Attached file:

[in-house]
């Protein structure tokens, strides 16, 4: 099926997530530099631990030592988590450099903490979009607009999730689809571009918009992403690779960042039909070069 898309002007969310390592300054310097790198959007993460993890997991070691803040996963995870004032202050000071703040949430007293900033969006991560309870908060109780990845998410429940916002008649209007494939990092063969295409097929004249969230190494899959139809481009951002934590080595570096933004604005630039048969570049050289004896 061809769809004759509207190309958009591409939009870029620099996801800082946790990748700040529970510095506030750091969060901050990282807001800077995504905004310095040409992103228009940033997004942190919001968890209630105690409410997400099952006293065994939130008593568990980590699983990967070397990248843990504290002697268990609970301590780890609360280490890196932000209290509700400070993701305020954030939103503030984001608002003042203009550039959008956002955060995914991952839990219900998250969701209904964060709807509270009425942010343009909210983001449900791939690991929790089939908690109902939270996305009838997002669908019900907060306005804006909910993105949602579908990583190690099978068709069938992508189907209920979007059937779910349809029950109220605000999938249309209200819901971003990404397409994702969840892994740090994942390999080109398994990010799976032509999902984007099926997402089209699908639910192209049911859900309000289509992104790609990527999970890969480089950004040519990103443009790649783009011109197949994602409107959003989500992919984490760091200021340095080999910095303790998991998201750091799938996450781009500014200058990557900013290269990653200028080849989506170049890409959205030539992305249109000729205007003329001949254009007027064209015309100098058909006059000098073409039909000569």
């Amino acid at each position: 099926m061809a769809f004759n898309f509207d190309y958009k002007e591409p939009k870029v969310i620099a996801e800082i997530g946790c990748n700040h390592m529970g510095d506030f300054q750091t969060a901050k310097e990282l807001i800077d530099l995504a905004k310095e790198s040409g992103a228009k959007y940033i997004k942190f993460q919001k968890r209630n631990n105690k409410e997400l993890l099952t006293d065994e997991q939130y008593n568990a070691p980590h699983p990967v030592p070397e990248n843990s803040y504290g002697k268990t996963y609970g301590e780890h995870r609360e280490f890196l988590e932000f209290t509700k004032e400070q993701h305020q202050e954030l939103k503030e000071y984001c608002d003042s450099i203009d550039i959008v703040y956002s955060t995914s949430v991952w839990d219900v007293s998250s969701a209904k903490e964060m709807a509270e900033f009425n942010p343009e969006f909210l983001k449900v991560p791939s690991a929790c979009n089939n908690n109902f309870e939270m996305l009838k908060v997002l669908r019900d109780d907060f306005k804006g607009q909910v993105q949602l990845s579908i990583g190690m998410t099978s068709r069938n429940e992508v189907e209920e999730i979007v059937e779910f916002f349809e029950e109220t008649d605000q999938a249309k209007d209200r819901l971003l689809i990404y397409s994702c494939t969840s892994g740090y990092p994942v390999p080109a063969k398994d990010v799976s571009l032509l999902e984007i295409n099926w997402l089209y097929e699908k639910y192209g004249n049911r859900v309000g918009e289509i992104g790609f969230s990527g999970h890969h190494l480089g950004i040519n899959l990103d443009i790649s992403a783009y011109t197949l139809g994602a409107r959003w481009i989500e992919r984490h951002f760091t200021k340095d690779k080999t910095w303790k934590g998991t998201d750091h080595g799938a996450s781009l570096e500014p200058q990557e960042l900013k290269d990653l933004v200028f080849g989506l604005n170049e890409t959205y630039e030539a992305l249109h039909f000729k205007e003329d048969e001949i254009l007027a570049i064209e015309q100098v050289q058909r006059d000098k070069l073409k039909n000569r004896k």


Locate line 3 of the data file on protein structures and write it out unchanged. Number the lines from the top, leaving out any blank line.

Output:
């Amino acid at each position: 099926m061809a769809f004759n898309f509207d190309y958009k002007e591409p939009k870029v969310i620099a996801e800082i997530g946790c990748n700040h390592m529970g510095d506030f300054q750091t969060a901050k310097e990282l807001i800077d530099l995504a905004k310095e790198s040409g992103a228009k959007y940033i997004k942190f993460q919001k968890r209630n631990n105690k409410e997400l993890l099952t006293d065994e997991q939130y008593n568990a070691p980590h699983p990967v030592p070397e990248n843990s803040y504290g002697k268990t996963y609970g301590e780890h995870r609360e280490f890196l988590e932000f209290t509700k004032e400070q993701h305020q202050e954030l939103k503030e000071y984001c608002d003042s450099i203009d550039i959008v703040y956002s955060t995914s949430v991952w839990d219900v007293s998250s969701a209904k903490e964060m709807a509270e900033f009425n942010p343009e969006f909210l983001k449900v991560p791939s690991a929790c979009n089939n908690n109902f309870e939270m996305l009838k908060v997002l669908r019900d109780d907060f306005k804006g607009q909910v993105q949602l990845s579908i990583g190690m998410t099978s068709r069938n429940e992508v189907e209920e999730i979007v059937e779910f916002f349809e029950e109220t008649d605000q999938a249309k209007d209200r819901l971003l689809i990404y397409s994702c494939t969840s892994g740090y990092p994942v390999p080109a063969k398994d990010v799976s571009l032509l999902e984007i295409n099926w997402l089209y097929e699908k639910y192209g004249n049911r859900v309000g918009e289509i992104g790609f969230s990527g999970h890969h190494l480089g950004i040519n899959l990103d443009i790649s992403a783009y011109t197949l139809g994602a409107r959003w481009i989500e992919r984490h951002f760091t200021k340095d690779k080999t910095w303790k934590g998991t998201d750091h080595g799938a996450s781009l570096e500014p200058q990557e960042l900013k290269d990653l933004v200028f080849g989506l604005n170049e890409t959205y630039e030539a992305l249109h039909f000729k205007e003329d048969e001949i254009l007027a570049i064209e015309q100098v050289q058909r006059d000098k070069l073409k039909n000569r004896k």